Q Gary, you and your tax-and-spend buddies are bigger morons than I thought if you believe that one cent of this additional sales tax money in Alameda County would go to roads or other infrastructure and basic services. The socialists that you dopes have elected would just spend it on new social engineering programs. How many more of these scams are you going to fall for?
A Drew responded to my column last week about lowering the two-thirds threshold to pass county sales taxes for transportation. While you may not agree with all the projects, remember that past "scams" have paid for the widening of virtually every highway in the Bay Area, including Interstate 880 between Oakland and Fremont, Highway 85 in the South Bay, Highway 4 in Contra Costa County, Highway 101 in San Mateo County and I-205 near Tracy, to name just a few. The Alameda County sales tax would have provided the spark to add a northbound carpool lane on I-680 over the Sunol Grade and rebuild the 580-680 interchange -- two of the biggest bottlenecks in the region.
Sales tax dollars are also covering much of the cost of extending BART to San Jose. And having local funds in place can secure critical state and federal aid for other locally funded efforts.
Yep, some measures include questionable projects, such as extending light rail from Campbell to Los Gatos for $175 million to attract
The latest Alameda County proposal has fallen just short of two-thirds support, and a recount is planned. All I want is a more level playing field, where the threshold is 55 or 60 percent.
Q They don't need to lower the requirement of a two-thirds vote to increase the sales tax. What Alameda County needs to do is break down its proposed measures so that voters can vote for several projects, but not everything under the sun. I have no problem with a sales tax related to highways, streets and BART, but I didn't want a majority of funds going to public transit. Nor did I want taxes wasted on a Dumbarton rail.
A smaller tax for just highways, streets and BART would have probably passed easily, especially if there was a sunset clause. And if the voters want to approve a reasonable tax for public transit, so be it.
A I understand your feelings, but here is the reality. To get a two-thirds approval rating, tax authors need to appeal to a widespread audience -- and that can mean giving every group something they can support under one overall proposal. Why would an AC bus rider vote for a tax to widen 680?
Q My father and I were driving down to San Jose in the southbound I-680 express lane when we got stuck behind a slow driver. He was doing at most 55 while the speed of traffic in the next lane was 65-70, and had a long line of cars stacked up behind him.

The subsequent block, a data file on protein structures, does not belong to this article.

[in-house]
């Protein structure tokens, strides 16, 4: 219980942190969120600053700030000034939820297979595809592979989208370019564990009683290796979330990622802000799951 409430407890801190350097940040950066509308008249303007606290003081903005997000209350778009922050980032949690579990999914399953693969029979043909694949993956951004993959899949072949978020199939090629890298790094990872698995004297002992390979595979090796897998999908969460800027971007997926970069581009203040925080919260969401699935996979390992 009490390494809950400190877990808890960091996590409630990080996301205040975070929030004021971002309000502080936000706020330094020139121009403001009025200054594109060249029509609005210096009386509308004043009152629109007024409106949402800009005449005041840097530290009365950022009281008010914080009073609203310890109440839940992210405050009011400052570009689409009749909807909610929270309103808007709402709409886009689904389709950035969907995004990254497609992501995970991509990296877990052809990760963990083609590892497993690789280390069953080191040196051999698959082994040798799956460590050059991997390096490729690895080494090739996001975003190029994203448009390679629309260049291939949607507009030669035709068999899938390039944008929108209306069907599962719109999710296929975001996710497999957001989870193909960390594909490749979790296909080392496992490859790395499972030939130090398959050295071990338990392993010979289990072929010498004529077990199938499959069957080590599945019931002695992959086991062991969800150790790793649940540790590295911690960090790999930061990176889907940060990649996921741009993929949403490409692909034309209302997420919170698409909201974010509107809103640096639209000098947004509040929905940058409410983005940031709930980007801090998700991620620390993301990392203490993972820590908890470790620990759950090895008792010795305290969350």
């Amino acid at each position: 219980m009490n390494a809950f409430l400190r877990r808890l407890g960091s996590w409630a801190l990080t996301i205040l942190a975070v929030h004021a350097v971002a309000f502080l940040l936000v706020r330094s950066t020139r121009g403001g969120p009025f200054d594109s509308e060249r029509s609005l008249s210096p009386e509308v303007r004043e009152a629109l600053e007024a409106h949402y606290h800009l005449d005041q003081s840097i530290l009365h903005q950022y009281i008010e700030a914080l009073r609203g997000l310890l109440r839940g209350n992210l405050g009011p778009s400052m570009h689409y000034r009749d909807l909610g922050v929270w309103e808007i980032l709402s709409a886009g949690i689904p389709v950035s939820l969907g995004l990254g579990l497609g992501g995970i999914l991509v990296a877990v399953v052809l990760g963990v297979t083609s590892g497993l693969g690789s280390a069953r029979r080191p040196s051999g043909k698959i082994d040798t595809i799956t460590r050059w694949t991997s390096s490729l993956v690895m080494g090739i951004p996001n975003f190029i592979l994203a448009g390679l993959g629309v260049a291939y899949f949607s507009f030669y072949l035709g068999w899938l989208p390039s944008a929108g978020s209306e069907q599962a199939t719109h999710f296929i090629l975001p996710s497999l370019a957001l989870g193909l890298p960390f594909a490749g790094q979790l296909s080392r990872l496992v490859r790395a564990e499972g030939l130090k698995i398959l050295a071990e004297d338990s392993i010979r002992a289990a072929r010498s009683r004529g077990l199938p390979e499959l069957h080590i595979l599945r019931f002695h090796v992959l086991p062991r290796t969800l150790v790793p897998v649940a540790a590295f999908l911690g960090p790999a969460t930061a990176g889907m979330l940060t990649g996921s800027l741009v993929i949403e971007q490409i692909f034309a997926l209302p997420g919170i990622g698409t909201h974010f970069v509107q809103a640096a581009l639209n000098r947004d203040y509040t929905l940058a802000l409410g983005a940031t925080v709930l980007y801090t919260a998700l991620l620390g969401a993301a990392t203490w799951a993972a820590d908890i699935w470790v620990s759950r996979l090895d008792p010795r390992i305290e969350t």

Signs along the highway make it clear that drivers are not allowed to exit the express lane except at specified points, but the state also has a law requiring slower drivers to move to the right when a certain number of cars want to pass. Which law takes precedence here?
A You cannot cross the double white lines, and you can only exit at specific locations on 680. The only exception is if an emergency vehicle approaches from behind with its lights on. So while this driver should have sped up, he could not have moved over.
Q I think I learned that parking closer than 20 feet from a red stop sign is a violation, yet there are two places in my neighborhood where people actually park exactly by the sign, thereby forcing right-turning traffic to go around. Is this legal?
A Possibly. Unless there is a red curb next to the stop sign that would restrict parking, there is no distance requirement for parking near a stop sign.
Q I am hoping you can help me out. The light at Page Mill Road and Hanover Street in Palo Alto has gotten stupid. It used to be that when crossing on Hanover the light would sense cars and bikes and change for just that direction if there were no other cars. Now it will change and let cars/bikes go whether there are any cars/bikes there or not and then let the other direction go. This makes everyone wait longer. Is this by design or is something broken and now the light is in stupid (timed) mode?
A There are problems with detector loops here. Santa Clara County technicians will fix this when weather permits.
Q I have a question that's been plaguing me. After finishing that new pedestrian overpass crossing near Blossom Hill Road and Monterey Highway, new right-turn stoplights were also installed to get on and off Monterey to Blossom Hill. Now the lights all have a solid circle stoplight with a sign on the right saying "Stop here on red" just before the pedestrian crosswalks. I'm pretty sure that just means make a complete stop at the line before the crosswalk that the sign is pointing to and then proceed when safe, as there isn't a red arrow stoplight and there's no other sign stating "No turn on red."
However, there's been a mixture of people completely stopping and not proceeding to turn right till they get a green arrow, and then the rest just stop and go when safe. Which is correct in this situation?
Reginal Lumagui, J. Kenton, Tom Ferro and more
A Boy, a lot of questions on this redesigned intersection. It's legal to make a right turn on the red ball when it's safe to do so after first coming to a complete stop.